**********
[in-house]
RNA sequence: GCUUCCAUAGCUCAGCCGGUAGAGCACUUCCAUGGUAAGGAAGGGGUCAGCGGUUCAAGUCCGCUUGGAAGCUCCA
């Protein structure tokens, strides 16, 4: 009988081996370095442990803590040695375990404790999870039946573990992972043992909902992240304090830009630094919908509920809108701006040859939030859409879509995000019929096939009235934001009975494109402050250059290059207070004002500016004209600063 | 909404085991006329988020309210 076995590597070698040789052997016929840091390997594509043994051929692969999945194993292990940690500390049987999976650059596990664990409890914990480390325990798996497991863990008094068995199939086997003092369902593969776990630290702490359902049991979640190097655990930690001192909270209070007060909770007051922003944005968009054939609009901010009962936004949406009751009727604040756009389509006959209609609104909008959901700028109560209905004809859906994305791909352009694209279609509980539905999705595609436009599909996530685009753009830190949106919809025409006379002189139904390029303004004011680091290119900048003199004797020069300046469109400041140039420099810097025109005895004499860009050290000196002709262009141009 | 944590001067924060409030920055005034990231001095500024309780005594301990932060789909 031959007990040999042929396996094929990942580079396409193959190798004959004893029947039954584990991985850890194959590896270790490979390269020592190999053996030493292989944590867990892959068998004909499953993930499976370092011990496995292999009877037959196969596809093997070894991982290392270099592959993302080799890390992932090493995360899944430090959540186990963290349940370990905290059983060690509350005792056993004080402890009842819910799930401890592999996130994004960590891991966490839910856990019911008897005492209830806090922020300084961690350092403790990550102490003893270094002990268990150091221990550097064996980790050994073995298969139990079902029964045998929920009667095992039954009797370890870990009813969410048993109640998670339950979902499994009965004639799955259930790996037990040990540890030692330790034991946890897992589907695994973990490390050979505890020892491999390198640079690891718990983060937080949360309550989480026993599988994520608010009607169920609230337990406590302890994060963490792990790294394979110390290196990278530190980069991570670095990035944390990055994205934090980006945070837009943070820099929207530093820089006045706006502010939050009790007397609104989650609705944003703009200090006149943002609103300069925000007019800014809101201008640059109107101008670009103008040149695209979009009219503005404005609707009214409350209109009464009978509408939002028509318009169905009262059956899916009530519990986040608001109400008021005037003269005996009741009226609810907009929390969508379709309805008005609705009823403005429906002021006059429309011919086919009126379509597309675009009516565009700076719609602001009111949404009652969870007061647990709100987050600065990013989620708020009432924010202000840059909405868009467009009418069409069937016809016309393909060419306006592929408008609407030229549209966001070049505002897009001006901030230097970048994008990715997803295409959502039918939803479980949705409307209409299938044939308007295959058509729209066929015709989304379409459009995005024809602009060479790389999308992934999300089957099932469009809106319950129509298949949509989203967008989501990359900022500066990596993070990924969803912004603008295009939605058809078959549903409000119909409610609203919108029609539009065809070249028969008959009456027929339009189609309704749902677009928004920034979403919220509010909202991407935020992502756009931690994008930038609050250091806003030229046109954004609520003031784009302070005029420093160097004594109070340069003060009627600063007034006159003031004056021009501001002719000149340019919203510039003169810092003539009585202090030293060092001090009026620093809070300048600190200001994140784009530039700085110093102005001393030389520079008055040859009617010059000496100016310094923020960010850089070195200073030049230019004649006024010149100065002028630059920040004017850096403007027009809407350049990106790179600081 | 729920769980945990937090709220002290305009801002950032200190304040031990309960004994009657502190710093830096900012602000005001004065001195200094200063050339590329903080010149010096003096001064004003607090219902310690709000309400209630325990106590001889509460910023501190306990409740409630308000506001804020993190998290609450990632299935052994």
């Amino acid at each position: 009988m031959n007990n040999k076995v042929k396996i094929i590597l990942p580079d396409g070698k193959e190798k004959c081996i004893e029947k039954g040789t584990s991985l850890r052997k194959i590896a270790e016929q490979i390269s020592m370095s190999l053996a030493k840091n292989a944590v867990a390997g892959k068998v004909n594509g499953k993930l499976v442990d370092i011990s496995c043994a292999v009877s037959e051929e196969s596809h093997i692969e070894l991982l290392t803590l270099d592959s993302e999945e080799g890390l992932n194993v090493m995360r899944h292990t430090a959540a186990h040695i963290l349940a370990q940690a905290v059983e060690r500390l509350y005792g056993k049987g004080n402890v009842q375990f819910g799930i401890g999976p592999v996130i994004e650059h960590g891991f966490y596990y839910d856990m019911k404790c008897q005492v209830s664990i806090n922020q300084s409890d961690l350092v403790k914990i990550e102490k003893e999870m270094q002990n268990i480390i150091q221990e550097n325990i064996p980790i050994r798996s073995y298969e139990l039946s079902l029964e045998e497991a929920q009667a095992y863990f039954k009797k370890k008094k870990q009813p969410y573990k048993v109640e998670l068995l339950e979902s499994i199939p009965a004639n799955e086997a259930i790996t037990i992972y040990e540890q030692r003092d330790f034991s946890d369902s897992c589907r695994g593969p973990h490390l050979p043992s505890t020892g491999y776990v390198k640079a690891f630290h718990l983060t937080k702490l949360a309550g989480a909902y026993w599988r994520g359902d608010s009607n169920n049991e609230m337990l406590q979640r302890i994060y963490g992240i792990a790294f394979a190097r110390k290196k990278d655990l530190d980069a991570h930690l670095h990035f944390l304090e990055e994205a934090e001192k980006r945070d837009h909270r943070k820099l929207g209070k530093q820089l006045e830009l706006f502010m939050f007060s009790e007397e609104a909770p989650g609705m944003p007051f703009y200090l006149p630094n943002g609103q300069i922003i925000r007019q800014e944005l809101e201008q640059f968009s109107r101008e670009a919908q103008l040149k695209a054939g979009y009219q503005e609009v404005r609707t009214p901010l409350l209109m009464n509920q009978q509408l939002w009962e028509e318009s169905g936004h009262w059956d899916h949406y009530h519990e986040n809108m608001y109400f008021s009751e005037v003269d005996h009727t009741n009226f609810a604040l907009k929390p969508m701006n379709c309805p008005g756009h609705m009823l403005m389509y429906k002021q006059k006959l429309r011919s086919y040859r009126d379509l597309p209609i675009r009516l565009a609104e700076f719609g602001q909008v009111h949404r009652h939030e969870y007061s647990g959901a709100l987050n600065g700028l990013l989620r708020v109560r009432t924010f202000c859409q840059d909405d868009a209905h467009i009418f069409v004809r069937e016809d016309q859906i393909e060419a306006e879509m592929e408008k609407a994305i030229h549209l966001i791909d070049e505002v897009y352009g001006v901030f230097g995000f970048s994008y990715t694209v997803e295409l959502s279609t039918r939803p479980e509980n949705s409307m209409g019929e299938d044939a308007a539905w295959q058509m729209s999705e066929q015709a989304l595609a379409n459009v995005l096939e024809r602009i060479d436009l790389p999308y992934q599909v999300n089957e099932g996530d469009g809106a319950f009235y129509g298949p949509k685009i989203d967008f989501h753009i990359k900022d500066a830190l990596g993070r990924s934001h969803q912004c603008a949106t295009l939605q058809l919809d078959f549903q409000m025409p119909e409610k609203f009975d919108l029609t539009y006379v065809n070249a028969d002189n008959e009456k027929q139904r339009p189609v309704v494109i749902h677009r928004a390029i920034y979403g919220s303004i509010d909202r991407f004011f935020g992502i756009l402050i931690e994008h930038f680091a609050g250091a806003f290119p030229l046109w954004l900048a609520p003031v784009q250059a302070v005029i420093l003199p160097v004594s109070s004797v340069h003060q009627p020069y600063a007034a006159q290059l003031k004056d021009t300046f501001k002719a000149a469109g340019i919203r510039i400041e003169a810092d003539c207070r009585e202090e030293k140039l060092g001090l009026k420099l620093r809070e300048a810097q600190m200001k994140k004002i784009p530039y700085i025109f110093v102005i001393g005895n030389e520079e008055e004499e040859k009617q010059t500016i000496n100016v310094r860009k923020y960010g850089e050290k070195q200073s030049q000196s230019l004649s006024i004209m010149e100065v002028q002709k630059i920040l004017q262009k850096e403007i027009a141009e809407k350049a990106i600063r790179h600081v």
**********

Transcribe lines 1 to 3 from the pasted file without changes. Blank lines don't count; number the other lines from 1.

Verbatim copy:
[in-house]
RNA sequence: GCUUCCAUAGCUCAGCCGGUAGAGCACUUCCAUGGUAAGGAAGGGGUCAGCGGUUCAAGUCCGCUUGGAAGCUCCA
């Protein structure tokens, strides 16, 4: 009988081996370095442990803590040695375990404790999870039946573990992972043992909902992240304090830009630094919908509920809108701006040859939030859409879509995000019929096939009235934001009975494109402050250059290059207070004002500016004209600063 | 909404085991006329988020309210 076995590597070698040789052997016929840091390997594509043994051929692969999945194993292990940690500390049987999976650059596990664990409890914990480390325990798996497991863990008094068995199939086997003092369902593969776990630290702490359902049991979640190097655990930690001192909270209070007060909770007051922003944005968009054939609009901010009962936004949406009751009727604040756009389509006959209609609104909008959901700028109560209905004809859906994305791909352009694209279609509980539905999705595609436009599909996530685009753009830190949106919809025409006379002189139904390029303004004011680091290119900048003199004797020069300046469109400041140039420099810097025109005895004499860009050290000196002709262009141009 | 944590001067924060409030920055005034990231001095500024309780005594301990932060789909 031959007990040999042929396996094929990942580079396409193959190798004959004893029947039954584990991985850890194959590896270790490979390269020592190999053996030493292989944590867990892959068998004909499953993930499976370092011990496995292999009877037959196969596809093997070894991982290392270099592959993302080799890390992932090493995360899944430090959540186990963290349940370990905290059983060690509350005792056993004080402890009842819910799930401890592999996130994004960590891991966490839910856990019911008897005492209830806090922020300084961690350092403790990550102490003893270094002990268990150091221990550097064996980790050994073995298969139990079902029964045998929920009667095992039954009797370890870990009813969410048993109640998670339950979902499994009965004639799955259930790996037990040990540890030692330790034991946890897992589907695994973990490390050979505890020892491999390198640079690891718990983060937080949360309550989480026993599988994520608010009607169920609230337990406590302890994060963490792990790294394979110390290196990278530190980069991570670095990035944390990055994205934090980006945070837009943070820099929207530093820089006045706006502010939050009790007397609104989650609705944003703009200090006149943002609103300069925000007019800014809101201008640059109107101008670009103008040149695209979009009219503005404005609707009214409350209109009464009978509408939002028509318009169905009262059956899916009530519990986040608001109400008021005037003269005996009741009226609810907009929390969508379709309805008005609705009823403005429906002021006059429309011919086919009126379509597309675009009516565009700076719609602001009111949404009652969870007061647990709100987050600065990013989620708020009432924010202000840059909405868009467009009418069409069937016809016309393909060419306006592929408008609407030229549209966001070049505002897009001006901030230097970048994008990715997803295409959502039918939803479980949705409307209409299938044939308007295959058509729209066929015709989304379409459009995005024809602009060479790389999308992934999300089957099932469009809106319950129509298949949509989203967008989501990359900022500066990596993070990924969803912004603008295009939605058809078959549903409000119909409610609203919108029609539009065809070249028969008959009456027929339009189609309704749902677009928004920034979403919220509010909202991407935020992502756009931690994008930038609050250091806003030229046109954004609520003031784009302070005029420093160097004594109070340069003060009627600063007034006159003031004056021009501001002719000149340019919203510039003169810092003539009585202090030293060092001090009026620093809070300048600190200001994140784009530039700085110093102005001393030389520079008055040859009617010059000496100016310094923020960010850089070195200073030049230019004649006024010149100065002028630059920040004017850096403007027009809407350049990106790179600081 | 729920769980945990937090709220002290305009801002950032200190304040031990309960004994009657502190710093830096900012602000005001004065001195200094200063050339590329903080010149010096003096001064004003607090219902310690709000309400209630325990106590001889509460910023501190306990409740409630308000506001804020993190998290609450990632299935052994």